Thursday, September 05, 2013

By-elections budgeted for - Chikwanda
By Kabanda Chulu
Mon 12 Aug. 2013, 14:01 CAT

FINANCE Minister Alexander Chikwanda says there is no modicum of budget overrun due to by-elections and that the gaps in the budget are genuine economic gaps. And Chikwanda says the by-elections being conducted countrywide have not caused any upheaval in the economy because they were budgeted for under contingency funds.

Chikwanda also says that macroeconomic objectives, including GDP growth rate projected at above seven per cent, might come down to six per cent due to the externally induced shocks that are causing some challenges in the country.

During an interaction with the media in Lusaka yesterday, Chikwanda, who led a high-powered team of senior government officials, representatives from Zambia Revenue Authority and Bank of Zambia, said Zambia could not be insulated from what was happening in the world.

"There is very little growth rates in the global economy. In the US, the economy is growing at two per cent, in Europe it is worse and for the past decade, it is the emerging economies like China and other members of the BRICS Brazil, India, China and South Africa that have hugely accounted for the global economic growth," Chikwanda said.

"Troubles in the big economies of Europe reverberate in other parts of the world, including Zambia, so deficits are a normal part of lifeā€¦there has not been a single year when there has not been deficits in this country but we have the ability to manage these issues since the gaps in the budget are a management factor and not fundamental... it is how you balance up."

He said there was nothing the government could do if unfavourable economic factors were externally induced.

"We resort to borrowing locally and internationally but we keep borrowing within limit to avoid getting back into indebtedness and we also avoid crowding out the private sector, which is a critical component in job creation, so currently, borrowing is at five per cent of GDP," Chikwanda said.

"I am very constrained to comment on statements made by former finance ministers since we can dialogue but Edith Nawakwi's views are neither here nor there because there are certain things that prop up but there will be no overrun; just gaps in the budget which are easily manageable, especially with the removal of subsidies."

On Friday, Nawakwi said Zambia risked being in K5 billion deficits due to unbudgeted for expenditure.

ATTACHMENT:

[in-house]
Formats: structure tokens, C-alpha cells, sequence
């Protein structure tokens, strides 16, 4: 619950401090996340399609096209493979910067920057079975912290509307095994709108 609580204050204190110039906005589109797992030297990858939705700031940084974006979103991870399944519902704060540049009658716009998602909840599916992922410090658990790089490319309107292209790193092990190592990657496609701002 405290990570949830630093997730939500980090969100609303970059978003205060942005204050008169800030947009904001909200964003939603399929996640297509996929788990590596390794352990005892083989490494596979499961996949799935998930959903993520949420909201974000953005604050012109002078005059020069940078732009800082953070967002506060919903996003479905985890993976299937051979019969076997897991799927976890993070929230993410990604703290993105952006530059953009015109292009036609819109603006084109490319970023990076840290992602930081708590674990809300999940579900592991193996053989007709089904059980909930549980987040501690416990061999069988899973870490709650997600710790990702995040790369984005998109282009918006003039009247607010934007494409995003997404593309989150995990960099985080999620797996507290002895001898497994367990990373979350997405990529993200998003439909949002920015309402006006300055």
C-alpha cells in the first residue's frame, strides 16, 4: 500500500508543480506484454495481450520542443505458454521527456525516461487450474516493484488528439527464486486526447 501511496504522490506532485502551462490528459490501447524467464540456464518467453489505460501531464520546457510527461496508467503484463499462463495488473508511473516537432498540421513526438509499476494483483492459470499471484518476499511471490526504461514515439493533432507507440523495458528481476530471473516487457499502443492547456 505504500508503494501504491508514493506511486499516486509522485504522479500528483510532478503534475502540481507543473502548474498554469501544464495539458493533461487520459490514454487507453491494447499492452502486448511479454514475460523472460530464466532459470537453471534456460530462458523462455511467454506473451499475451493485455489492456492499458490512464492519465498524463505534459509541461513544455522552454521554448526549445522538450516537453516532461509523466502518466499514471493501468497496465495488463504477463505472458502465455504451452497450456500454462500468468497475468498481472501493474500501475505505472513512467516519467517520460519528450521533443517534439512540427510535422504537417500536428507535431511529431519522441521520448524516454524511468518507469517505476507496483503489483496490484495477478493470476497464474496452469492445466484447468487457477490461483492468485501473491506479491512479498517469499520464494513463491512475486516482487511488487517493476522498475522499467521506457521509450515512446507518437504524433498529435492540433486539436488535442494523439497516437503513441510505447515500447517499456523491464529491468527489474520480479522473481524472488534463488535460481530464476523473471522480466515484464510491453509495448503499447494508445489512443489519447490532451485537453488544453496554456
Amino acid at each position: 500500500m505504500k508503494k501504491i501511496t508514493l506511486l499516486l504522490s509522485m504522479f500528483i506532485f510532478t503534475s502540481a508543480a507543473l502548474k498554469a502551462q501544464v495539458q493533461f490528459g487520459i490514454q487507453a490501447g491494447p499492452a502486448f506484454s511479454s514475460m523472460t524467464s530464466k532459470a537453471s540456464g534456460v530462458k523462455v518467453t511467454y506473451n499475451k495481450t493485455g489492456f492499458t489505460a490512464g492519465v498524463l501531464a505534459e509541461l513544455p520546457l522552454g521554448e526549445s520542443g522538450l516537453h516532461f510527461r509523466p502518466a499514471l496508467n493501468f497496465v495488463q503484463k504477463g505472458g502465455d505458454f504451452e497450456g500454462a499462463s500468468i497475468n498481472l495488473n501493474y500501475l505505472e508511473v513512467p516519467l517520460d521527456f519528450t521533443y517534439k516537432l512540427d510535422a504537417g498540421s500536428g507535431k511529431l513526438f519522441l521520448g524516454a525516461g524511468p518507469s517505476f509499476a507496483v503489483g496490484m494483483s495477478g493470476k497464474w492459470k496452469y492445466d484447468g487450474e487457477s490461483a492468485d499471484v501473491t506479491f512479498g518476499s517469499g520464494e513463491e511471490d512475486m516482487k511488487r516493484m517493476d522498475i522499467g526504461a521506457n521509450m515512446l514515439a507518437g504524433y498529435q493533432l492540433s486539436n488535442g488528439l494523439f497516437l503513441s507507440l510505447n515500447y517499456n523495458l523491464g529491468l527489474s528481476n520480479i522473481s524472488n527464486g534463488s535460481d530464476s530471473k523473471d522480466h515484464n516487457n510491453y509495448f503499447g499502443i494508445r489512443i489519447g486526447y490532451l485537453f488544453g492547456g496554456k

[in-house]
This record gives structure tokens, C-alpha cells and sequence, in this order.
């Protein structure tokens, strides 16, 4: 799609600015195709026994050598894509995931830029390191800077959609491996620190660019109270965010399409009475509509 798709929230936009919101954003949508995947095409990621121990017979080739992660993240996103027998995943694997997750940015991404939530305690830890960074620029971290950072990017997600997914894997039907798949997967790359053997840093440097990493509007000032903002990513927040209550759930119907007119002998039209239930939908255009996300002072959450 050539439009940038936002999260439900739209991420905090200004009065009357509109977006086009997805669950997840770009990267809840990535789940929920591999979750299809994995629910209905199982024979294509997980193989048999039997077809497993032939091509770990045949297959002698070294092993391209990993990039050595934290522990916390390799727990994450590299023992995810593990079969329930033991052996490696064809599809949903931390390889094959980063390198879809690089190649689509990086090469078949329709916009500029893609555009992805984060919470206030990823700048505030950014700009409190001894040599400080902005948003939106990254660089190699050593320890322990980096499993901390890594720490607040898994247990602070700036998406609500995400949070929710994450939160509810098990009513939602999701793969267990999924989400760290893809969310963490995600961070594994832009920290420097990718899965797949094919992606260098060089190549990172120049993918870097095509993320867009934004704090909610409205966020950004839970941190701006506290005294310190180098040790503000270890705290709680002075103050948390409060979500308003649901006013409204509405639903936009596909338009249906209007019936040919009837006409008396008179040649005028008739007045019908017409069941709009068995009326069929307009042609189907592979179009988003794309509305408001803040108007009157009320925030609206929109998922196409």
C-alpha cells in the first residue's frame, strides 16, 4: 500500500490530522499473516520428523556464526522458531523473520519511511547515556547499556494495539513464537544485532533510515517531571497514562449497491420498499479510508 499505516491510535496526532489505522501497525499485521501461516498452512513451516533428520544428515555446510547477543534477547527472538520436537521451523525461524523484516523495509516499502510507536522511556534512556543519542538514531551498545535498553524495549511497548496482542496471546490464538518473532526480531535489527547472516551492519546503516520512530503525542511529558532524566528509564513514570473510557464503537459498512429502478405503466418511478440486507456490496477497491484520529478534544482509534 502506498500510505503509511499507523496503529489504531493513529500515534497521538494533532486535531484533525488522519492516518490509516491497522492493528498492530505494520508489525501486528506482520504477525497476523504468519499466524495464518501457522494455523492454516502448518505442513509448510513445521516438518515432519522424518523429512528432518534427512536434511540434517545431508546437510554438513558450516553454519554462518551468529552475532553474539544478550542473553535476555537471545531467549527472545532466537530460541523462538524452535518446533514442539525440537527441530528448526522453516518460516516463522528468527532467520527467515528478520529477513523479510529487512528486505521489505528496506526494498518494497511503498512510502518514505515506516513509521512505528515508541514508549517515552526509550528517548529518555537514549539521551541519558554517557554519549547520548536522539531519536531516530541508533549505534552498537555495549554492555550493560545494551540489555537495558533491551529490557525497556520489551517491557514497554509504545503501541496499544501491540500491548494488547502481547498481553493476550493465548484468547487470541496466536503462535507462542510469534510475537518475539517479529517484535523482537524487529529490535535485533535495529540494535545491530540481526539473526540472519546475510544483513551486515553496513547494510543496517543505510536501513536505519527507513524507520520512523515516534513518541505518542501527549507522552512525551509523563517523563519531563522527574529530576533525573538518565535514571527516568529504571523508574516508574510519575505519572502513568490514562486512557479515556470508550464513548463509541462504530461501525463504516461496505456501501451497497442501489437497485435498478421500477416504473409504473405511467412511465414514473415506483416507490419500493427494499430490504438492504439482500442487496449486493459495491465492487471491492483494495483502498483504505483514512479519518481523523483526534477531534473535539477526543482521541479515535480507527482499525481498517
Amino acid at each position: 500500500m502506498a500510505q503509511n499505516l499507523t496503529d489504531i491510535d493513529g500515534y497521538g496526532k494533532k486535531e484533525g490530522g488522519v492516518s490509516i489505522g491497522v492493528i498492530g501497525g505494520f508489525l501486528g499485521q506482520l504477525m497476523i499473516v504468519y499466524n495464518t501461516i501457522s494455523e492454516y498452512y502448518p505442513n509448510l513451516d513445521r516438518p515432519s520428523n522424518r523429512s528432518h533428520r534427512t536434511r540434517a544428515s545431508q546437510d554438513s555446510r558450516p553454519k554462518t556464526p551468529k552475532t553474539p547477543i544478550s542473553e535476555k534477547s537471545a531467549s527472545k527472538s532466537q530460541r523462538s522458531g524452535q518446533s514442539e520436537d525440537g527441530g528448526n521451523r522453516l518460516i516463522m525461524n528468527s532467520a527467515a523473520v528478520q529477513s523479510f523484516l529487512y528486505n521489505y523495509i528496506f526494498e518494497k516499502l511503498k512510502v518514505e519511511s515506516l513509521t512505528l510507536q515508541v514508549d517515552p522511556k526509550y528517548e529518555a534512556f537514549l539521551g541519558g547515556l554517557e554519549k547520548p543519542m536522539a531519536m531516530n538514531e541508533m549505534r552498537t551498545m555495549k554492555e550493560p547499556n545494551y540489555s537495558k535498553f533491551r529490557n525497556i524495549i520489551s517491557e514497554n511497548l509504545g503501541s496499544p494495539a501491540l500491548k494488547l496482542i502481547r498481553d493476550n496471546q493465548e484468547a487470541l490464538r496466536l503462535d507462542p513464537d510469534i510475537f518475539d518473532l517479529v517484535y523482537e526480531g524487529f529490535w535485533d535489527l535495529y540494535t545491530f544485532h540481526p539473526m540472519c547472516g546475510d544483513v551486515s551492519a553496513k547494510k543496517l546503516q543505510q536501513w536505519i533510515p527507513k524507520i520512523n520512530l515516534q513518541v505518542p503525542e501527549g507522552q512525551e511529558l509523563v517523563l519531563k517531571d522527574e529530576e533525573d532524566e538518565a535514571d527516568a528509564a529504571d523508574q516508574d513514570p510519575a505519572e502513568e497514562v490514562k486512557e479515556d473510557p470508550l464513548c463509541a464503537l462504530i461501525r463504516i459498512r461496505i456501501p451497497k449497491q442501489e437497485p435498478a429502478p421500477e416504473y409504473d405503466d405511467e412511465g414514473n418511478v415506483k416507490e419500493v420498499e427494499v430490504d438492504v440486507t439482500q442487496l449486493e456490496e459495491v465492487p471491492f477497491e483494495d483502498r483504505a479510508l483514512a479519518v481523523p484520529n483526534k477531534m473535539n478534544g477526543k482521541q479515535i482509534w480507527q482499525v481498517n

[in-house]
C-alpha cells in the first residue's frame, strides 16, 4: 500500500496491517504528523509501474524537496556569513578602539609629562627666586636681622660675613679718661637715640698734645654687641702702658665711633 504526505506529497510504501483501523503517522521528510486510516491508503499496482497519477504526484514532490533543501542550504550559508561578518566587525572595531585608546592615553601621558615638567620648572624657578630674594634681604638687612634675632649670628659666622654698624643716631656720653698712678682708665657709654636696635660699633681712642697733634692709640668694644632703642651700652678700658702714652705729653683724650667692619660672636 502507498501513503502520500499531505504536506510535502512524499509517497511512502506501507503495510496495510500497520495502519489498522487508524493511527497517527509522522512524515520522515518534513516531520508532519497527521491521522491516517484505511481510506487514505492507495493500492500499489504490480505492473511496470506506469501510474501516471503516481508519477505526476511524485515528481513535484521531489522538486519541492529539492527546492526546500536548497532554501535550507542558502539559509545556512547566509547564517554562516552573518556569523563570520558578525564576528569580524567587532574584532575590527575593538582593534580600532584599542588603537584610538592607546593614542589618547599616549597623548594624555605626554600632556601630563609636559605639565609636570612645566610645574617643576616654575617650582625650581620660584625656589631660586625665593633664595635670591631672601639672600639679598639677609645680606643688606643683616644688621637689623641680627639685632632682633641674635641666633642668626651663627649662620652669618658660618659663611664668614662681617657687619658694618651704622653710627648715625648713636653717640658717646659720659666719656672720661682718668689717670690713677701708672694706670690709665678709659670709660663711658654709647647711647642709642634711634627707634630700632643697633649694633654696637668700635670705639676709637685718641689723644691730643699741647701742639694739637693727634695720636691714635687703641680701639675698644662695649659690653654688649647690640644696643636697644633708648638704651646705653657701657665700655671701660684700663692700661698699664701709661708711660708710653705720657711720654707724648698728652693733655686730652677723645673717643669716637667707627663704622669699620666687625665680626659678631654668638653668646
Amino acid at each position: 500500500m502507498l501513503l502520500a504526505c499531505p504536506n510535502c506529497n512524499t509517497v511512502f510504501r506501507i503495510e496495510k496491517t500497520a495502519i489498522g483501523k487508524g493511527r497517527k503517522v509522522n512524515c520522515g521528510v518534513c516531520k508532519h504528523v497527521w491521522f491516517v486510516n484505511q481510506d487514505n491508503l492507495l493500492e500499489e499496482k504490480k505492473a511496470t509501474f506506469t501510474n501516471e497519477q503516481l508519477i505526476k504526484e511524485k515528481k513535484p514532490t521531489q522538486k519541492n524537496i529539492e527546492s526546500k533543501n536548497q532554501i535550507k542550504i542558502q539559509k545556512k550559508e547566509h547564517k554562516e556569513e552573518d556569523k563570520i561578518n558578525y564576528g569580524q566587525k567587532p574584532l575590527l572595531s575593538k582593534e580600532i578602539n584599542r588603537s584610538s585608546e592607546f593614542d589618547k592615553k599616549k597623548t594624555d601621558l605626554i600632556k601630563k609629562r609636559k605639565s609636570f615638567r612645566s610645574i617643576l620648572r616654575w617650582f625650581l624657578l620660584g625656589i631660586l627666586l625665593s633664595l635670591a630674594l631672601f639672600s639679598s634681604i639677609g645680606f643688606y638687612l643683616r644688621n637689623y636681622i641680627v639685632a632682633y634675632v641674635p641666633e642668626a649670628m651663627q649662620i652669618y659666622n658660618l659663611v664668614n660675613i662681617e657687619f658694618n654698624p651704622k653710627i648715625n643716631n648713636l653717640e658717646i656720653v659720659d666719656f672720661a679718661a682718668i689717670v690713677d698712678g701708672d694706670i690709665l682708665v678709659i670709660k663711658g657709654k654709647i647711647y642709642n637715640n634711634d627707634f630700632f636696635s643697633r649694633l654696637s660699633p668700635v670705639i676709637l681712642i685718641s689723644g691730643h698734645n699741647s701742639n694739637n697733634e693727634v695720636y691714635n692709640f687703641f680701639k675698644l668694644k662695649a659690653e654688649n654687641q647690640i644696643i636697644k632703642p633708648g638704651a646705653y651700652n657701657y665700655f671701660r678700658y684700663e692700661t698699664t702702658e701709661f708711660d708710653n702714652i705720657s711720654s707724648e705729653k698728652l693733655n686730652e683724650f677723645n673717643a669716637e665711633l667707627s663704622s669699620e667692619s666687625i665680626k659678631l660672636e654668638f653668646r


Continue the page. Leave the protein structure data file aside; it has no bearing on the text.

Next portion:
In his budget speech last year, Chikwanda said under macroeconomic objectives, policies and strategies for 2013 and the medium term, the government was targeting to achieve real GDP growth of above seven per cent, attain end year inflation of not more than six per cent, achieve domestic revenue of at least 20 per cent of GDP, limit the overall fiscal deficit to 4.3 per cent of GDP of which domestic borrowing will be 1.5 per cent, maintain gross international reserves of at least four months of import cover and creation of at least 200,000 decent jobs.

However, borrowing stands at five per cent, inflation is at 7.3 per cent and GDP might come down to six per cent.

But Chikwanda said the targets would be near projected figures because the global economy may rebound towards the end of year.

"Inflation has moved upwards but this is not a worrying scenario; we are performing and we are going to deliver and move the nation forward," he said.

Chikwanda, who avoided to explain how much the five per cent borrowing could be in monetary terms and if a bloated Cabinet and by-elections were major contributors, said the government was watching its national debt profile.

"We are critically watching our expenditure patterns because we don't want to get back into debt. By-elections have not contributed to budget gaps; they were covered for under contingency funds," said Chikwanda.

"By-elections have not caused any economic upheaval. There is not even a modicum of overrun due to by-election, but the gaps in the budget are genuine economic gaps and there is no way Ministry of Finance can spend finances without parliamentary approval or using underhand methods."

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